Abuse Case Tests Ohel's Adherence to Reporting Laws
Dear Friend,As the story of child sexual abuse in the Orthodox community has unfolded over the last several years, the issue of when, and even whether, to report such allegations to law enforcement has emerged as perhaps the most important and the most complicated.
One of the focal points of this debate has been Ohel Children's Home and Family Services. Ohel has earned high praise in the community for the services it provides for foster children. However, many advocates and observers accuse the agency of functioning in a way that does more to protect the reputation of the community than the safety of its children.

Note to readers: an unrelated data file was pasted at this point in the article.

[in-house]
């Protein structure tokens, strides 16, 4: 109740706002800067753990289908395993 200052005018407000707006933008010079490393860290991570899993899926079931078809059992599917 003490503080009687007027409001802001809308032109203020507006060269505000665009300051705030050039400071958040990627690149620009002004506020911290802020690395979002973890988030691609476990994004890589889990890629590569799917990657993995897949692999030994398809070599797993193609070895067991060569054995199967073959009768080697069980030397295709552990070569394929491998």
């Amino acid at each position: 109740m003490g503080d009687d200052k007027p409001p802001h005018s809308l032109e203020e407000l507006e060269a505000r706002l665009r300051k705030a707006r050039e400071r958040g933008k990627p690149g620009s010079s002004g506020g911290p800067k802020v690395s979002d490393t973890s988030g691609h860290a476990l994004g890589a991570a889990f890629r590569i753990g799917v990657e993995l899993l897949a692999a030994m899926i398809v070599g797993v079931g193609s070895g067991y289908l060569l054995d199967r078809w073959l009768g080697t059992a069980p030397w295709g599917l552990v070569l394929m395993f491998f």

An examination by The Jewish Week reveals the complicated tension that counselors and higher-ups at Ohel must grapple with when faced with the question of whether or not to report suspected abuse.
In the words of Supreme Court Justice Louis D. Brandeis "Publicity is justly commended as a remedy for social and industrial diseases. Sunlight is said to be the best of disinfectants."
Established halacha (Jewish Law) places a pedophile in the category of rodef (an imminent threat), in part due to a recidivism rate well in excess of 50-percent. In his 2004 psak (ruling) on this issue, Rabbi Shalom Elyashiv writes that one should report those who sexually abuse children directly to the police and that doing so is of benefit to society. Click here to read a partial translation of this ruling.